He eventually managed to steer Boss outside, and heave his drunken arse into another taxi. I pushed my number into his hand, and the next day he texted me to check that my friend was OK.

For a week or so I waited – hoping he’d text again to arrange a date. A sober date, where we could chat and flirt and joke. It wasn’t until years later that I realised he’d never intended to sleep with me. He was only there to make sure his Boss didn’t fuck my friend.

So when people tell me that guys will fuck anyone, or that rejection is inherently awful, I think of these blokes, as well as the countless others who’ve told me ‘no’ for various reasons. Rejection hurts, for sure, and I’d never want to diminish someone else’s sadness if they’ve been turned down. I just wanted to highlight, for the sake of honesty, that I’ve had quite a bit of rejection too. And sometimes, despite desperately wanting a ‘yes’, I realise that ‘no’ was the best possible answer.

8 Comments

  • south coast fan says:

    Thank you for this post – sometimes a bit of unsolicited advice is just what’s needed, and I have to confess I have sometimes thought ‘GOTN must be made of magical, constantly-being-said-yes-to stuff, unlike the loser stuff I’m made from,’ so it’s reassuring to know (even though you’ve never said otherwise) that you’ve experienced rejection too.
    I’m in a happy relationship now, but the times I’ve misread an ‘I like you’ signal as an ‘I’d like to get in your pants’ signal still make my guts clench in shame, even years later. Time does make it better, but the Theatre of Shame is still open for business in the middle of the night sometimes.
    And yes, you do learn things from each rejection, even if it’s simply ‘I have survived this one.’
    Thanks for yet another wonderful post. xx

  • The quiet one says:

    Fear of getting a ‘no’ stops me from even asking, which is crazy because that’s automatically a no. Maybe I should just bloody ask rather than waiting for them!

  • Pat Bateman says:

    Glad I’m not the only person that doesn’t shag anything that moves (I’m pretty sure I’d shag you though…) A LOT of guys can’t grasp it that I’d say no to something that is offered on a plate. Interesting that you encourage women not to wait- a lot of the women that I’ve dated have approached me, so that’s been the norm from 17-26 kinda. Now I’m in my 30s it’s not happening so much and I’m having to step forward more. But thank you for busting apart this particular man myth!

  • I can’t work out if the girl in the cartoon is pissed, or has pissed herself (possibly both).

    Yes, we men can, and do, say no. I have done so on numerous occasions: I was in a relationship, She was in a relationship, I was too drunk, She was too drunk, I just didn’t fancy her, She was a mate and I didn’t want to fuck things up for the sake of a fuck.

    There are as many reasons for not wanting to have sex with someone as there are to want to have sex with them. Women do not have a monopoly on the word “no” (and I’m in no way insinuating that you are insinuating this), and men, contrary to popular myth, can and do use the word.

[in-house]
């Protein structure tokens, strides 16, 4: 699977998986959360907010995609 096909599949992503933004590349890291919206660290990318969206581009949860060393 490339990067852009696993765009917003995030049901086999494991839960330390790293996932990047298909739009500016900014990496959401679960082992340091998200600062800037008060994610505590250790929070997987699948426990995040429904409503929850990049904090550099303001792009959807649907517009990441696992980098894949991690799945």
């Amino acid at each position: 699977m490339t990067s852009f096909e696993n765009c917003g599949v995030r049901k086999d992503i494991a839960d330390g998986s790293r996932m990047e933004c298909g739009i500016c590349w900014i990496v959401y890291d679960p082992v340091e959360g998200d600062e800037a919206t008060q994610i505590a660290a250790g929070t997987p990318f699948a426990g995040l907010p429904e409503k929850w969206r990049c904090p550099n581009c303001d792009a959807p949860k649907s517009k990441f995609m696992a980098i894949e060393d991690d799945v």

At the end of the day, I’ve always believed that, if you don’t ask, you don’t get. Yes, ok, so if you do ask, you may still not get, but asking at least turns a sure fire “no” into the possibility of a potential “yes”.

    Sex is, at the end of the day, just sex. Bloody great (sometimes) if you can get it, but not life or death. Rejection is simply an assertion of everyone’s right to say “no”. It can be a “Sorry, no” a simple, straight-forward “no thank you,” or even a “Fuck off! No!” but it’s still just a word. Their may be disappointment, possibly in some situations, even resentment, but it’s not world ending. We live to fuck someone else (or in some strangely bizarre circumstances, the same person) another day.

    I just wish I could reply to your posts without all the pontificatory drivel.

    Anyway, bang on the money as always.

    KW

  • Jo says:

    This is brilliant – I’ve been thinking a lot about this topic as of late, as I’ve been sexjected by two guys (one of whom would have been a one-night stand while travelling!) in the past month. It drives me crazy when men say to me, “You’re so lucky you’re a woman – you can bang anyone you want.” Nope – I can’t. You’re right about honesty being the best policy – I’d much rather have someone say to me, “I’m just not into you” than give me a flimsy excuse; when I’m not into someone, I tell them as much, and usually their reaction is positive (thanks for your honesty) rather than defensive.

  • Dan says:

    In my 50s and a guy, I learned “say ‘no’ kindly” in a group workshop; had to in turn ask four women to have sex with me and be told no. Then I got to say no to four who asked me. Wow.

    I later dated a gal some 6x who said on the first date, “If we aren’t planning on doing some serious boot knocking pretty soon, I’m out of here.” We had some very fun times leading up to “no”. She said I was the first man in her life to turn her down for sex. It was a powerful experience for both of us. I still count her a friend.

  • Cheryl says:

    I have ever been rejected for sex. Rejected quite a few guys but have never been on the receiving end. Still I love this discussion. Never thought about it until now.